Q: I’m often confused about whether to use “also” or “too” in a sentence, and exactly where to put it. Should I write “Include Jim in the email too,” or “Also include Jim in the email,” or “Include Jim too in the email,” or whatever?
A: I can see why you’re confused. These two little words can be confusing in the best of circumstances.
Traditionally, the terms “also” and “too” – meaning “in addition” or “besides” – are adverbs (words that modify or describe verbs).
Some usage or style guides are critical of placing them at the beginning of a sentence, but Merriam-Webster’s Dictionary of English Usage finds nothing wrong with the practice.
My ear objects to beginning a sentence with “too.” But if it sounds OK to you, go ahead and do it. As Merriam-Webster’s puts it, “the best guide in matters such as this is your own sense of idiom.”
My only concern with using “also” and “too” is the potential for ambiguity. What exactly does the following sentence mean? I also emailed Jim.
Does it mean that I sent an email to Jim in addition to other people? Or does it mean that I, in addition to other people, sent an email to Jim?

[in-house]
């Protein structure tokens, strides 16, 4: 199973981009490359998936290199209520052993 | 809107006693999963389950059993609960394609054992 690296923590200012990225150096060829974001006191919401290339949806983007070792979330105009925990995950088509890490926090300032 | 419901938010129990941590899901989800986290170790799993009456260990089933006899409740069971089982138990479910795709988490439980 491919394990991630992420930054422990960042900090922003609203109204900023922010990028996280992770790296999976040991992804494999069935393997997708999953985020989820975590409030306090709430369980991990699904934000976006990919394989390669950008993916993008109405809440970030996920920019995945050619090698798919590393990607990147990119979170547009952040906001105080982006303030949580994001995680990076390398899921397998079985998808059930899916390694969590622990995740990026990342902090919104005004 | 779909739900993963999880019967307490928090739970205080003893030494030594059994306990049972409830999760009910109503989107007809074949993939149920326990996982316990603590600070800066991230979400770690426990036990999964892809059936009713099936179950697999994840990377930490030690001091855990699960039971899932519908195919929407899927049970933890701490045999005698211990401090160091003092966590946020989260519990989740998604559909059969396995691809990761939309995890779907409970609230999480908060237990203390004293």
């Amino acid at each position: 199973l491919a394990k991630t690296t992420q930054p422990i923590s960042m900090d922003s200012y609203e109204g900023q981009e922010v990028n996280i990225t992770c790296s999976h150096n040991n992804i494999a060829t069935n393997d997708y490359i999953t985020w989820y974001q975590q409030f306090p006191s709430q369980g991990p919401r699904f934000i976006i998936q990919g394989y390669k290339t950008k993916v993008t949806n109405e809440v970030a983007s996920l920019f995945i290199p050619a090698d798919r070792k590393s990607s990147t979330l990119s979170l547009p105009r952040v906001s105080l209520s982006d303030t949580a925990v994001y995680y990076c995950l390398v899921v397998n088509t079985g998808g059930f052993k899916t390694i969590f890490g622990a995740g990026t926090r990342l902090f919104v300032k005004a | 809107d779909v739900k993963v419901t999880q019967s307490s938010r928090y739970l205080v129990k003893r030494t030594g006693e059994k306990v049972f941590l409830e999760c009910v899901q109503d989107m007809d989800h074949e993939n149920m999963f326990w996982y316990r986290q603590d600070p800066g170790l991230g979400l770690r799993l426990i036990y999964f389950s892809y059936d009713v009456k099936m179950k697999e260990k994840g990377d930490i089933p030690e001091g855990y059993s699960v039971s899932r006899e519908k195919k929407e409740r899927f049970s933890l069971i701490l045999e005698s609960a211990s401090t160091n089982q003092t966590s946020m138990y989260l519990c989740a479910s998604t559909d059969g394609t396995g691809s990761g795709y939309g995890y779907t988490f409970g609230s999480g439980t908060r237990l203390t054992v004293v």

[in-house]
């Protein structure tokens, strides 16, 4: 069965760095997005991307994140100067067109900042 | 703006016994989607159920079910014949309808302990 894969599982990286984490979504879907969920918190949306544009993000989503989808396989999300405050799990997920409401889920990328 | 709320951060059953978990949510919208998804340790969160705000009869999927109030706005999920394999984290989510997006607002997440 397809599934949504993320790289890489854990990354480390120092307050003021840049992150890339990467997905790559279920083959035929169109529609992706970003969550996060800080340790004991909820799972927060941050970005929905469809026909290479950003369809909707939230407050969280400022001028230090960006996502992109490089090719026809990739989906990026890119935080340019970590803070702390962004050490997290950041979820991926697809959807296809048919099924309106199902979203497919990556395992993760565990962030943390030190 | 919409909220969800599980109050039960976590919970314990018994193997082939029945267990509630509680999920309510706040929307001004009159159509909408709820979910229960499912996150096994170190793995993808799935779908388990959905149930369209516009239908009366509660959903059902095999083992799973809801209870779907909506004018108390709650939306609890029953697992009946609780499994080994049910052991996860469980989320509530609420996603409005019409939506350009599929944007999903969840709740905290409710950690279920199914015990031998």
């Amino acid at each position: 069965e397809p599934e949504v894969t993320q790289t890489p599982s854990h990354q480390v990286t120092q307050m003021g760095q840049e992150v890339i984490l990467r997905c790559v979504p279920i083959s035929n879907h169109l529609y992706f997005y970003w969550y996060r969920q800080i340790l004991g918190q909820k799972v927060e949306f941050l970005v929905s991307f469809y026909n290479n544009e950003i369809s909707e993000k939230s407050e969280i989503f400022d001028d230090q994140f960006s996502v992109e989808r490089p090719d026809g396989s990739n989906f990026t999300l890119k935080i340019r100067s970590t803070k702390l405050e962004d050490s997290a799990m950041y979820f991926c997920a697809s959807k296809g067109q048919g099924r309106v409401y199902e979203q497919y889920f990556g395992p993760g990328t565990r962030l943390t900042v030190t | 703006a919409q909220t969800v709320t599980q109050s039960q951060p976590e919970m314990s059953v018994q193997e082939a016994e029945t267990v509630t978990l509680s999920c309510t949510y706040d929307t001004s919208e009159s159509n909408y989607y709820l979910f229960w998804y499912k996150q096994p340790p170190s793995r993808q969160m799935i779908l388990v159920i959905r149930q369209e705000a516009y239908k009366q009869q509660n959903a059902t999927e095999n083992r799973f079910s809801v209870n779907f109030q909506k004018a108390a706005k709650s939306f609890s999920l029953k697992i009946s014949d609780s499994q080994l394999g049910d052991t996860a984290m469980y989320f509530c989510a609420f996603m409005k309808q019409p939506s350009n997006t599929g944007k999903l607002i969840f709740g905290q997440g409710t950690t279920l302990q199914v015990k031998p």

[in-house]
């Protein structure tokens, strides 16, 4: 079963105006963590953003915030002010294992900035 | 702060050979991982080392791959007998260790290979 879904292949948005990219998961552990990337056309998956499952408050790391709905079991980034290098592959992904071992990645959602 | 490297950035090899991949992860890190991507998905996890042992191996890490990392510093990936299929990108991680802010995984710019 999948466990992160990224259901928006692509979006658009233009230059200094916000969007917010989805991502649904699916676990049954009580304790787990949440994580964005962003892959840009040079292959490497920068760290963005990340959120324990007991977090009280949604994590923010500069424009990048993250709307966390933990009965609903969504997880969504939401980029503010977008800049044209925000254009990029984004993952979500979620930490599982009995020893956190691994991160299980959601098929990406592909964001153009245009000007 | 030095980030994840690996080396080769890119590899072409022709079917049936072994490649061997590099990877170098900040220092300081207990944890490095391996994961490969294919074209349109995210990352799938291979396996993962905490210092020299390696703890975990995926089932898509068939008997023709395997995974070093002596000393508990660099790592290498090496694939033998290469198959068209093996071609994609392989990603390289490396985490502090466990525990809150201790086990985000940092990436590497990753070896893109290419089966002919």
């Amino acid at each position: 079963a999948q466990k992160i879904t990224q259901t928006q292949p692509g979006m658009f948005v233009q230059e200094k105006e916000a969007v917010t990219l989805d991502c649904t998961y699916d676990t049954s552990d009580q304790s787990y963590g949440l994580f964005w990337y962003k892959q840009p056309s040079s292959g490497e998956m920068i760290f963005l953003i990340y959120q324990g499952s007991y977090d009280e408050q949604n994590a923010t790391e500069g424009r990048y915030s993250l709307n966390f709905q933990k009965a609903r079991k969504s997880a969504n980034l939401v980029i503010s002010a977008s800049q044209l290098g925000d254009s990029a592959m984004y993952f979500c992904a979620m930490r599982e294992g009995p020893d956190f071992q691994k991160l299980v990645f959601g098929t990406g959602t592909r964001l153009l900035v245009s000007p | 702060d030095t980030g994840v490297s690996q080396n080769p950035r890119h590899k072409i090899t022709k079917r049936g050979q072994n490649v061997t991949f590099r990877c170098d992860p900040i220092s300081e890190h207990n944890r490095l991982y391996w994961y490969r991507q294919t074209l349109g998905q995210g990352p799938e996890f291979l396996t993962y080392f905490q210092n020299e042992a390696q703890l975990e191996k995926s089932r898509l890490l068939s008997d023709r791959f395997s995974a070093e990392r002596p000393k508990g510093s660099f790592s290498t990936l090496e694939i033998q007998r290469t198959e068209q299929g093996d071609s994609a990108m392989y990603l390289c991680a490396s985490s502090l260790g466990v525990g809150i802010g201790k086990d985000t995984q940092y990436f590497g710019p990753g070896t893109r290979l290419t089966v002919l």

In speech, we usually emphasize the words “also” and “too” to clarify our meaning. But in writing we have to be more precise when using these words.
So, think of what you want to say and then make sure you’re saying it, either by putting “also” or “too” in the most logical place, or by adding a few extra words. I’m sorry that I can’t give you a more definitive answer.
As for your examples, all three are clear enough, but the third one sounds clunky to me. This is a matter of taste, though, so let your own ear be the judge.
On a related issue, some language experts object to using “also” as a conjunction (or linking word) in place of “and.” The American Heritage Dictionary of the English Language (4th ed.) describes the usage as a regionalism and gives this example: “It’s a pretty cat, also friendly.”
Buy Pat’s books at a local store or Amazon.com.